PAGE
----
There are about 30 biblical references to vows, most of which are from the Old  Testament. The books of Leviticus and Numbers have several references to vows in  relation to offerings and sacrifices. There were dire consequences for the  Israelites who made and broke vows, especially vows to God.

The story  of Jephthah illustrates the foolishness of making vows without understanding the  consequences. Before leading the Israelites into battle against the Ammonites,  Jephthah—described as a mighty man of valor—made a rash vow that he would give  to the Lord whoever first came out of doors to meet him if he returned home as  the victor. When the Lord granted him victory, the one who came out to meet him  was his daughter. Jephthah remembered his vow and offered her to the Lord (Judges 11:29-40).  Whether or not Jephthah should have kept this vow is dealt with in another  article. What this account shows us is the foolishness of rash vows.

Perhaps this is why Jesus gave a new commandment concerning vows. “Again, you  have heard that it was said to the people long ago, ‘Do not break your oath, but  keep the oaths you have made to the Lord.’ But I tell you, Do not swear at all:  either by heaven, for it is God’s throne; or by the earth, for it is his  footstool; or by Jerusalem, for it is the city of the Great King. And do not  swear by your head, for you cannot make even one hair white or black. Simply let  your ‘Yes’ be ‘Yes,’ and your ‘No ,’ ‘No’; anything beyond this comes from the  evil one” (Matthew  5:33-37).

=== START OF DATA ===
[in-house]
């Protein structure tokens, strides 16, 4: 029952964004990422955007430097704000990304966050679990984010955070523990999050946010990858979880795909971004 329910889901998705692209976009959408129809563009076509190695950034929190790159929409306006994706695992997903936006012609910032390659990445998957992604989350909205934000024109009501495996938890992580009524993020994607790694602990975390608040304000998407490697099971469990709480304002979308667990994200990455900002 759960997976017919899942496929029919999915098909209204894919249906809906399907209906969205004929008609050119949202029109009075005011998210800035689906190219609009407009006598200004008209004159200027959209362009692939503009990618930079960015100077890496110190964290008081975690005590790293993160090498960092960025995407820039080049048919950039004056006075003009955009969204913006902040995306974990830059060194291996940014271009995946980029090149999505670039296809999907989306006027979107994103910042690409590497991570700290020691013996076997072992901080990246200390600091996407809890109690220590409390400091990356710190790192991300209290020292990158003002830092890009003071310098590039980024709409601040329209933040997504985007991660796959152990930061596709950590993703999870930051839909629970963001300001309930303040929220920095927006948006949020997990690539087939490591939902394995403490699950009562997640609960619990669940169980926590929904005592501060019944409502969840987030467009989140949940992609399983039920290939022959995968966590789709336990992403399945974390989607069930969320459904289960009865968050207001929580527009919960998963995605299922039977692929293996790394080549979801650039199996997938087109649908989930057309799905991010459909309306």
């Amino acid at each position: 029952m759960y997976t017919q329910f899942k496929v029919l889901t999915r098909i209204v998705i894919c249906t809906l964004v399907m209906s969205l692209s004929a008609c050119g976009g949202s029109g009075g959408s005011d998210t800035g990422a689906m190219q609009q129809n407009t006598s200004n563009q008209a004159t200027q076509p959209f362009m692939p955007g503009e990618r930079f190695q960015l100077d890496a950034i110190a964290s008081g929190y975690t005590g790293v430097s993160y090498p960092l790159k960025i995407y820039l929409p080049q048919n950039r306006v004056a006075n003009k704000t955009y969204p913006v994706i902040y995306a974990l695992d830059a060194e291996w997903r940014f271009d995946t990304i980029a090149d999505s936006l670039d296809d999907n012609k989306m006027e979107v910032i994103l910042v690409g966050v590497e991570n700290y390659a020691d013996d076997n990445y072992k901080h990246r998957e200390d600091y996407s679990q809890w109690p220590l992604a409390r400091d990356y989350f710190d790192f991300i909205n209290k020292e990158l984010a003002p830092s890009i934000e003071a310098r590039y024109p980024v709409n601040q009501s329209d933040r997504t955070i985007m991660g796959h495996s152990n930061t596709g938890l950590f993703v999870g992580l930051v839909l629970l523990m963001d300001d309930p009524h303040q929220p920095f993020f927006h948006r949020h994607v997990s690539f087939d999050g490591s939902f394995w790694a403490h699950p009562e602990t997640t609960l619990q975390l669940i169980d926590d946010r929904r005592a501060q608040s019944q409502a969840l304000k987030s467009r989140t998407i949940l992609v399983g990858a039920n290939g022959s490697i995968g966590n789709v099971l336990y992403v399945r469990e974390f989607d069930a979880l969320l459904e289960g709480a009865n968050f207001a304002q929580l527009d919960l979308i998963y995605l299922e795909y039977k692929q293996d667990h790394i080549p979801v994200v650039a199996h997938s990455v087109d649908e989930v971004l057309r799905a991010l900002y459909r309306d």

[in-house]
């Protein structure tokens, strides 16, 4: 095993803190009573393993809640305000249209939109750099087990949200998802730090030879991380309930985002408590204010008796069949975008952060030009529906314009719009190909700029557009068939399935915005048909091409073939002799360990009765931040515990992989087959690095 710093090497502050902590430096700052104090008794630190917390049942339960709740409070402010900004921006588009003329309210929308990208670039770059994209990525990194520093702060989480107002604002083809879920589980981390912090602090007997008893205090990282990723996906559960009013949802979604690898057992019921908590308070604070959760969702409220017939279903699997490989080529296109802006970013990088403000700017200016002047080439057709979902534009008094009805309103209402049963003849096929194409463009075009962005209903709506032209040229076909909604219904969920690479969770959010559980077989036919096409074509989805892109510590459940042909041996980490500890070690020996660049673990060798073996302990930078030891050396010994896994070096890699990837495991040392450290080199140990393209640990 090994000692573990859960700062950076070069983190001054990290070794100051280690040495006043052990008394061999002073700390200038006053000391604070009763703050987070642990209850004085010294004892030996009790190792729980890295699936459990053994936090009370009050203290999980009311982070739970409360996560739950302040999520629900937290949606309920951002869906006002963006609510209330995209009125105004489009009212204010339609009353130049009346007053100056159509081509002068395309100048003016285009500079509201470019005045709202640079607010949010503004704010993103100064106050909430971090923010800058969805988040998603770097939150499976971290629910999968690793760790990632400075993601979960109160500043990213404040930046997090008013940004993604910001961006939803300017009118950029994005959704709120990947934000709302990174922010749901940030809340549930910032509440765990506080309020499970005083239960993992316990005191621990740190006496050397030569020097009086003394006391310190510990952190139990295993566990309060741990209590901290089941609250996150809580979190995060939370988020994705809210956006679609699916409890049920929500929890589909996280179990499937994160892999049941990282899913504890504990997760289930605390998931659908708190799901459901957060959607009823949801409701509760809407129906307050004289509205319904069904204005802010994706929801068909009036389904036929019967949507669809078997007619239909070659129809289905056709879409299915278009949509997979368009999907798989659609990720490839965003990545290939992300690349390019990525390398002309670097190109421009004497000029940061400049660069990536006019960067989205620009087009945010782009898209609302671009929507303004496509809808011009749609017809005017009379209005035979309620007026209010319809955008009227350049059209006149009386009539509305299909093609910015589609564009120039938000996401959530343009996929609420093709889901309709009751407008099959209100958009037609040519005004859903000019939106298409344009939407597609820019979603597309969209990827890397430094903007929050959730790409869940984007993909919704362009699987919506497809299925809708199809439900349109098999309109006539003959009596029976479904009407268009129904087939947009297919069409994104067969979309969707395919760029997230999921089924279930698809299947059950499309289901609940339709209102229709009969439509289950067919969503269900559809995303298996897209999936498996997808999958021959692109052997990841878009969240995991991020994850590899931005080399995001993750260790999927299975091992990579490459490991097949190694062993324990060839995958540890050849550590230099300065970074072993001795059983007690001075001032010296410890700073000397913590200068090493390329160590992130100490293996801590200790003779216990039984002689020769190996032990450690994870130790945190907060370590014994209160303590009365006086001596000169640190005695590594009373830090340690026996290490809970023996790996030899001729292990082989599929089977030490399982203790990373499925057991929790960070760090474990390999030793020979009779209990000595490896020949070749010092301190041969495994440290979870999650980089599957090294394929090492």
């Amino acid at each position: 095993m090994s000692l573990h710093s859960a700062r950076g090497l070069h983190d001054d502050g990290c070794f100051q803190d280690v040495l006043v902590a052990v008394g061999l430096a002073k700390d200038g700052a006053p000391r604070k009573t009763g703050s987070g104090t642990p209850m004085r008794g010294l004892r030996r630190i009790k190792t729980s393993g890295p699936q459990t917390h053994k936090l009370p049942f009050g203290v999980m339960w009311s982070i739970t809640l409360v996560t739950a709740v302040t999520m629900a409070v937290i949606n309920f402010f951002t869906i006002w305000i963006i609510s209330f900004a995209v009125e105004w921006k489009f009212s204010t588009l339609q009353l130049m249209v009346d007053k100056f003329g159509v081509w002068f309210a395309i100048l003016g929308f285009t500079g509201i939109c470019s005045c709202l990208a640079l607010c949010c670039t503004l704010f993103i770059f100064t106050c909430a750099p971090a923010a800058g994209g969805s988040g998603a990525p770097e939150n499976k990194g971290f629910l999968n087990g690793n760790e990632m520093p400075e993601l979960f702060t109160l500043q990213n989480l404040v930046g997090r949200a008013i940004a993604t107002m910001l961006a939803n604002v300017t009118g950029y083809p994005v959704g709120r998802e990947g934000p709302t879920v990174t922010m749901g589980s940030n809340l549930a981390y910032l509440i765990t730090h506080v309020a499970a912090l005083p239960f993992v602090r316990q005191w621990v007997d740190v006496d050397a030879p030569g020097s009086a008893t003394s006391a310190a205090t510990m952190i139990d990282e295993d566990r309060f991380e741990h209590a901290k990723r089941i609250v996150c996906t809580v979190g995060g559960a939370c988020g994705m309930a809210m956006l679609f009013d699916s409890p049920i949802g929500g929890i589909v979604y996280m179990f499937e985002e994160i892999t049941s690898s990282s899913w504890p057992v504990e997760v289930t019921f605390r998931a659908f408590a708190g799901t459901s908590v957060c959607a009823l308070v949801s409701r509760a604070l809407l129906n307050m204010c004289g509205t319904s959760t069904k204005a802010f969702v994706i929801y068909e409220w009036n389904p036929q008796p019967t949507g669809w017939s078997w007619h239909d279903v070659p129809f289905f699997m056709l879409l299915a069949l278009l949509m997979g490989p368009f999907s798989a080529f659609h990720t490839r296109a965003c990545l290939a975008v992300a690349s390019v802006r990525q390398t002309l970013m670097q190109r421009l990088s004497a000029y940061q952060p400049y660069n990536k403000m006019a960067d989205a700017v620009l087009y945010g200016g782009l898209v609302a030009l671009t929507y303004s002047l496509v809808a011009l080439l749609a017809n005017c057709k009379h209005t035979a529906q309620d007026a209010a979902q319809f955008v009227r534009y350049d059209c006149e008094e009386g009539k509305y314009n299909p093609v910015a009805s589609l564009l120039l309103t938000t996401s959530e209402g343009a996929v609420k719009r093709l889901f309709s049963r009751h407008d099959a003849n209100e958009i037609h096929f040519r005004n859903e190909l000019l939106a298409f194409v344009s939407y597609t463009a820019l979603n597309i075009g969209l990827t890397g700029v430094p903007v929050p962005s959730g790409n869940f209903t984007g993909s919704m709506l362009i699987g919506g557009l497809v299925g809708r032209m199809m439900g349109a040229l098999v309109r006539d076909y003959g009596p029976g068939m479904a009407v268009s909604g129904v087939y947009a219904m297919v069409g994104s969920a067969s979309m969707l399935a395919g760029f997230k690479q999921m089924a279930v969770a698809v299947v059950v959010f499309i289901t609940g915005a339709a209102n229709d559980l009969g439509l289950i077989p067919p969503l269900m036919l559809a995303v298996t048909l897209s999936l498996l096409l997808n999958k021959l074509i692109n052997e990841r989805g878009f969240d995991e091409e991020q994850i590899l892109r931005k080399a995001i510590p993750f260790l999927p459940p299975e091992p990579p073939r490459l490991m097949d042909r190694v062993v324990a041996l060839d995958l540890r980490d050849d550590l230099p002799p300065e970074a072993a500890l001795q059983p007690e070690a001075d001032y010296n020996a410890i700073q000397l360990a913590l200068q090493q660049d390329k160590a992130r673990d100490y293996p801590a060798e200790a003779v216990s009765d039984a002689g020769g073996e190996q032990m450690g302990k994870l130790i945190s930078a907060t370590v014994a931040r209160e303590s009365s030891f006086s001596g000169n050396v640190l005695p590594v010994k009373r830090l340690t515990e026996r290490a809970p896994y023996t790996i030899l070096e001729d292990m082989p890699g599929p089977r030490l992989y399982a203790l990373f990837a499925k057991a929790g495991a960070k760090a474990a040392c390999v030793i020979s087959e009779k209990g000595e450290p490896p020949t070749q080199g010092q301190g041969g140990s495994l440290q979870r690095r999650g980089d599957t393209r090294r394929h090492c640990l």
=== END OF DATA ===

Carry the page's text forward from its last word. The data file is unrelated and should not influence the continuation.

The principle here is clear for Christians: do not make  vows, either to the Lord or to one another. First, we are unable to know for  sure whether we will be able to keep vows. The fact that we are prone to the  errors in judgment which are part of our fallen nature means that we may make  vows foolishly or out of immaturity. Further, we don’t know what the future will  bring—only God does. We don’t know what will happen tomorrow (James 4:14), so to make a vow that we will do or not do  something is foolish. God is the one in control, not us, and He “works all  things together for good for those who love Him and are called according to His  purpose” (Romans  8:28). Knowing this, we can see that it is unnecessary to make vows and that  it indicates a lack of trust in Him. Finally, Jesus commands that our word be  sufficient without making vows. When we say “yes” or “no,” that’s exactly what  we should mean. Adding vows or oaths to our words opens us up to the influence  of Satan whose desire is to trap us and compromise our Christian  testimony.

If we have made a vow foolishly and realized we cannot or  should not keep it, we should confess it to God, knowing that He is “faithful  and just and will forgive us our sins and purify us from all unrighteousness.” A  broken vow, while serious, is not an unforgivable matter if taken to the Lord in  true confession. God will not hold us to vows made imprudently, but He expects  us to obey Jesus and refrain from making vows in the future.